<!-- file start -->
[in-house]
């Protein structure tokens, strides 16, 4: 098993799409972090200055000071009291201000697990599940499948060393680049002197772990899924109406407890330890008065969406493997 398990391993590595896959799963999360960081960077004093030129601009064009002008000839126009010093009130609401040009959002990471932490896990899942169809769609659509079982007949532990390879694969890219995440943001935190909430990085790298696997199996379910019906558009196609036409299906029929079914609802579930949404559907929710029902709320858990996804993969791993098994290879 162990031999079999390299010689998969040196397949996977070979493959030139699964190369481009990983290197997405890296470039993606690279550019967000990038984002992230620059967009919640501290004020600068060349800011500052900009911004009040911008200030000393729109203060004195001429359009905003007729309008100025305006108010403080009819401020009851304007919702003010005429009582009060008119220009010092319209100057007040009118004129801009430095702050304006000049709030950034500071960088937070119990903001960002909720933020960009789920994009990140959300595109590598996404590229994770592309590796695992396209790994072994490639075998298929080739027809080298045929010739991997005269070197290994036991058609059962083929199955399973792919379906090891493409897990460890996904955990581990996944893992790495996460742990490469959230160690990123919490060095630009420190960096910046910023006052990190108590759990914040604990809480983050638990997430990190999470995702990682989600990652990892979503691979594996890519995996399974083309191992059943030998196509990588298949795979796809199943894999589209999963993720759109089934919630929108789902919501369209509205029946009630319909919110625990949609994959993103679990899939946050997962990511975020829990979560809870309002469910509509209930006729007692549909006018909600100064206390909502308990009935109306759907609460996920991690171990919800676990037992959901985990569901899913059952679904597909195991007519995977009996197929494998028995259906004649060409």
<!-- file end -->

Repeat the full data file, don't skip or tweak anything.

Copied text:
[in-house]
């Protein structure tokens, strides 16, 4: 098993799409972090200055000071009291201000697990599940499948060393680049002197772990899924109406407890330890008065969406493997 398990391993590595896959799963999360960081960077004093030129601009064009002008000839126009010093009130609401040009959002990471932490896990899942169809769609659509079982007949532990390879694969890219995440943001935190909430990085790298696997199996379910019906558009196609036409299906029929079914609802579930949404559907929710029902709320858990996804993969791993098994290879 162990031999079999390299010689998969040196397949996977070979493959030139699964190369481009990983290197997405890296470039993606690279550019967000990038984002992230620059967009919640501290004020600068060349800011500052900009911004009040911008200030000393729109203060004195001429359009905003007729309008100025305006108010403080009819401020009851304007919702003010005429009582009060008119220009010092319209100057007040009118004129801009430095702050304006000049709030950034500071960088937070119990903001960002909720933020960009789920994009990140959300595109590598996404590229994770592309590796695992396209790994072994490639075998298929080739027809080298045929010739991997005269070197290994036991058609059962083929199955399973792919379906090891493409897990460890996904955990581990996944893992790495996460742990490469959230160690990123919490060095630009420190960096910046910023006052990190108590759990914040604990809480983050638990997430990190999470995702990682989600990652990892979503691979594996890519995996399974083309191992059943030998196509990588298949795979796809199943894999589209999963993720759109089934919630929108789902919501369209509205029946009630319909919110625990949609994959993103679990899939946050997962990511975020829990979560809870309002469910509509209930006729007692549909006018909600100064206390909502308990009935109306759907609460996920991690171990919800676990037992959901985990569901899913059952679904597909195991007519995977009996197929494998028995259906004649060409």